The Battle of Emridy Meadows. Legions of the Horned Society facing off against the massed chivalry of the Knights of Holy Shielding. The woodsman of the Grandwood ambushing thousands of the troops of the Censor of Medegia. It’s the stuff of legends. It also makes awesome background for a campaign.
When EGG and RJK ran that too-cool-for-school series of articles in the early 1980’s in The Dragon (back when the “The” still preceded the “Dragon”) which detailed various and sundry events in the Flanaess in CY 578/579, I don’t believe it was any accident that many of them dealt with the movements of troops and various skirmishes and battles that were taking place. Given the miniatures wargaming background whence EGG and the other ur-grognards came, they expected their audience to be familiar with such things and appreciate them for what they were.
Indeed, we are also told that a miniatures combat system was on the production schedule, although I’ve never seen any inkling that it was anything more than a line-item in The Dragon.
Dungeons & Dragons, of course, stems from Chainmail and its Fantasy Supplement, and TSR attempted to bring the game back to its roots with the publication of Swords & Spells, the last (IIRC) of the little brown books, and dealing with mass combat using miniatures in that lovable if infuriatingly vague style typical of the time. Of course, that was all fine and dandy if you were in possession of many hundreds of dollars of splendidly-painted miniatures (probably thousands today), plus a terrain table. I’ve never heard of anyone actually having played those rules, although I’m sure it must have happened at some point. Aside from the lamentable Battlesystem (which is better off left forgotten), the idea of mass combat seems to have been largely ignored in the AD&D era.
I think an update of the Swords & Spells rules, in the AD&D style and under its auspices, would be a completely doable project. Unfortunately most gamers nowadays don’t have the masses of miniatures that would make it usable.
Jump ahead several years and one game-type to the right. Napoleonics miniatures wargaming has been around for many decades (I was playing 25mm Napoleonics in college, as a matter of fact), and is one of the classic genres of miniatures wargaming. Back in the late 1970’s the good folks at Game Designers workshop had the idea that you could do Napoleonics miniatures without the miniatures. Instead, they produced colorful cardboard counters in the same size as based miniatures, which were naturally much less expensive to produce and collect. Even today, in the collector’s market, you can get a complete set of Napoleonic armies (English, French, Spanish, Russian, Prussian, etc. etc. etc.) for only a couple hundred dollars.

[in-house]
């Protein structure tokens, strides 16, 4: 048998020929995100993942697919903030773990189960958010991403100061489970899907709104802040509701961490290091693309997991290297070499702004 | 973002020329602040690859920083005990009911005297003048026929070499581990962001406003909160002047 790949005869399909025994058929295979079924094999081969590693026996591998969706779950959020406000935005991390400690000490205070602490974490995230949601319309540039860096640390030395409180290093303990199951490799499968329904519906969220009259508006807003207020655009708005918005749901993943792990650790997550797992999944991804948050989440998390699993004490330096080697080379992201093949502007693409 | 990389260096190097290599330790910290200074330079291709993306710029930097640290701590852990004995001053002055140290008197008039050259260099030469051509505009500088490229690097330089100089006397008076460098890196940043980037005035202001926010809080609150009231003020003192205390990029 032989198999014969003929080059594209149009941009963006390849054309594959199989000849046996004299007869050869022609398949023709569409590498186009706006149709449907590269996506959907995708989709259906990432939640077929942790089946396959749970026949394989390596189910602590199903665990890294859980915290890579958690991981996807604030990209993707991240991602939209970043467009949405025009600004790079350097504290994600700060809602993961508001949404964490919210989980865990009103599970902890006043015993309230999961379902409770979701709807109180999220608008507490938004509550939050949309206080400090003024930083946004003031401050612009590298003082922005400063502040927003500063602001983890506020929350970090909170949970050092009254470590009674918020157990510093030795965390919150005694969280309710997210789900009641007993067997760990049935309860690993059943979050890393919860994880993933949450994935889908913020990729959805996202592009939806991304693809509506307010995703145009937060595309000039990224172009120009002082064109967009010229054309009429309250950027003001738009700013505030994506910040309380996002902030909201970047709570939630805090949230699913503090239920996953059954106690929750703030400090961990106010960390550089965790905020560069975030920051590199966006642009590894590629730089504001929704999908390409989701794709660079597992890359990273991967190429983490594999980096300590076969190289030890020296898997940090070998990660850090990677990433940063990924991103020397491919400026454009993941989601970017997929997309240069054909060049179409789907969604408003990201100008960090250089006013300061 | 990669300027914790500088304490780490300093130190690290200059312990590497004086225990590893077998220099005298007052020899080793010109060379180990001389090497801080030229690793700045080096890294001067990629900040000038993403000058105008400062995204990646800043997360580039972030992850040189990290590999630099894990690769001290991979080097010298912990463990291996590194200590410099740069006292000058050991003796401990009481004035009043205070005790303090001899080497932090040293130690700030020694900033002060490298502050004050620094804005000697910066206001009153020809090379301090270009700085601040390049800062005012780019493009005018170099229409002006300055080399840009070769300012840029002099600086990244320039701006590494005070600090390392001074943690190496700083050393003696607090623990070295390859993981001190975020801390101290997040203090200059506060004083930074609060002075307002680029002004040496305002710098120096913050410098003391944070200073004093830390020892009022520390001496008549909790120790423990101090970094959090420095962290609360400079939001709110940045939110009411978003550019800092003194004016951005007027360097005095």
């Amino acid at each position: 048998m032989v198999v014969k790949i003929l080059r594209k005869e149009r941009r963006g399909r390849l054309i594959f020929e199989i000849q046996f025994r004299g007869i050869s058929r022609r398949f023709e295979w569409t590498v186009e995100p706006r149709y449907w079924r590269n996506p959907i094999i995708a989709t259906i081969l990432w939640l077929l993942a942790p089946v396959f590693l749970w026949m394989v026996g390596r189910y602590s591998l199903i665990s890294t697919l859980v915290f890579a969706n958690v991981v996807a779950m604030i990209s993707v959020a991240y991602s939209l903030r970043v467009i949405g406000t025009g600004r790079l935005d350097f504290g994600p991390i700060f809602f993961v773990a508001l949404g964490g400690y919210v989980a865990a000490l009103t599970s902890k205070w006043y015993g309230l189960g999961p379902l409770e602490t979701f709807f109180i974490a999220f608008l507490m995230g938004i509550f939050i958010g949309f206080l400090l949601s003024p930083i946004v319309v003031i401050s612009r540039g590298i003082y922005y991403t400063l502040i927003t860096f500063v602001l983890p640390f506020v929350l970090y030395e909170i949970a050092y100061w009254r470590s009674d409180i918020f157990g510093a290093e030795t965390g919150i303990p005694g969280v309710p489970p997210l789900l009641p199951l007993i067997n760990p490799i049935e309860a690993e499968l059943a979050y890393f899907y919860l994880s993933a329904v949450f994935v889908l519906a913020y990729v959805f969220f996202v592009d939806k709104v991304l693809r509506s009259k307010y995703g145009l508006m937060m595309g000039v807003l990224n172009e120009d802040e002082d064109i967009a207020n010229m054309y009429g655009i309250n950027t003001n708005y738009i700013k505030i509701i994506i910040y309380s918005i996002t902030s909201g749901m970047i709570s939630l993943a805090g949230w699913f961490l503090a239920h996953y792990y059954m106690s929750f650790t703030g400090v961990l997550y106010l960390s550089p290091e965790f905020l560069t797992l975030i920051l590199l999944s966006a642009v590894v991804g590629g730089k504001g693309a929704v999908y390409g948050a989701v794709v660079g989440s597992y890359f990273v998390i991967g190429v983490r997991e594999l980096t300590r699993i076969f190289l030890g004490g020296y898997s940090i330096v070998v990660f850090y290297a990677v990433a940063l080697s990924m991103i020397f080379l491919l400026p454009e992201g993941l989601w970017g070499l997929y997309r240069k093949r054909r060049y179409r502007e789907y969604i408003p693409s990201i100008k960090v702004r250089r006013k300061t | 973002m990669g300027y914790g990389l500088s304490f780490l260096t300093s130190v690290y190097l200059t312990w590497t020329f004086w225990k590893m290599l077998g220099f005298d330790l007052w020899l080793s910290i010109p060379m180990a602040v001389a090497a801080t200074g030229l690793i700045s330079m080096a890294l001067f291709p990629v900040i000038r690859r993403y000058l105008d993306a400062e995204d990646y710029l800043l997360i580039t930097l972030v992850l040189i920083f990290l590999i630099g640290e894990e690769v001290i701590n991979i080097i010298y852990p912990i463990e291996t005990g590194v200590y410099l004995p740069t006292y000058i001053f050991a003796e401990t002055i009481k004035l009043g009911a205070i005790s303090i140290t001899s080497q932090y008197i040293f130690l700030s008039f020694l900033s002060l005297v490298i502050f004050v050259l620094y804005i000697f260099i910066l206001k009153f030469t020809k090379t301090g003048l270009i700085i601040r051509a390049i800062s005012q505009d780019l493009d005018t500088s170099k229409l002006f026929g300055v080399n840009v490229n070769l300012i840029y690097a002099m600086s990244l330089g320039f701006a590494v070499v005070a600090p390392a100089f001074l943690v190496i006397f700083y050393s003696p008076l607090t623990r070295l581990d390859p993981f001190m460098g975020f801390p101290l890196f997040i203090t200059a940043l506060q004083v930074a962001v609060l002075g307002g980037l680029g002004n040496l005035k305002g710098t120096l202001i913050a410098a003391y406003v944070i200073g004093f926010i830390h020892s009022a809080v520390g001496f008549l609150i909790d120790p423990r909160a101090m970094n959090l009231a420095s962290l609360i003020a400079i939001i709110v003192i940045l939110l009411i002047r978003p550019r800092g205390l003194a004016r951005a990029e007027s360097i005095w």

You can guess where I’m going with this.
I’ve put together a couple of visual aids. The first is a table displaying the base sizes for various combatant/weapon combinations from the Swords & Spells booklet. I’ve turned it into a handy-dandy table to make it easier to figure out what the base size should be for each figure. I made it in both fractions and decimals, just in case someone might need to use the information in a program like Photoshop. Anyone who is a fan of Swords and Spells will hopefully appreciate this bit of love.
The second is a sample of what a System 7-like counter could possibly look like when applied to the sort of AD&D-style mass battle miniatures game I’m talking about. (Speaking of which, a name for the project eludes me. Advanced Swords & Spells doesn’t work for what is a hopefully obvious reason.) Of course, this is just a first pass, and it will take a lot of work to produce a whole army, let alone a set of armies, but I hope its enough to get the idea. Imagine a gaming table covered with colorful counters in different sizes and proportions denoting their type, brimming with heraldry, each with a handy set of basic info denoting capabilities. Download the files, print them out on card stock, and you’ve got an army for a couple of dollars worth of ink. Anyone could make their own units and armies as well; if your Ranger Lord has a company of 5th-level dwarven crossbowmen under his own banner, you’d have the tools to create your own units.
I would also like to put together a whole OOB for the major powers of the Flanaess (because, as the name of this blog might imply, I’m first and foremost a Greyhawk fan). EGG and RJK began the project in The Dragon, of course, as mentioned above. This would just be filling in the gaps. Naturally that would be beyond the scope of the OGL, and I certainly don’t have the wherewithal to look into a license from WotC (although if anyone from Washington is reading this, I am certainly willing to entertain the idea of coming on board to develop such a project!). As a fan product, though, posted out on Canonfire!, perhaps, it might be done, as a means to encourage both DM’s with their own campaigns and fans of other published settings to do the same. (Does the Forgotten Realms even have armies? From what I remember they don’t really seem to mention it if they do.)
Such an AD&D-ization of Swords & Spells is not a light undertaking, and I do have a bunch of other projects on the gaming front. It’s something I’ve been thinking about for a while, though, and if there seems to be some interest in seeing it, it’d certainly be an incentive to put in the work to see it through.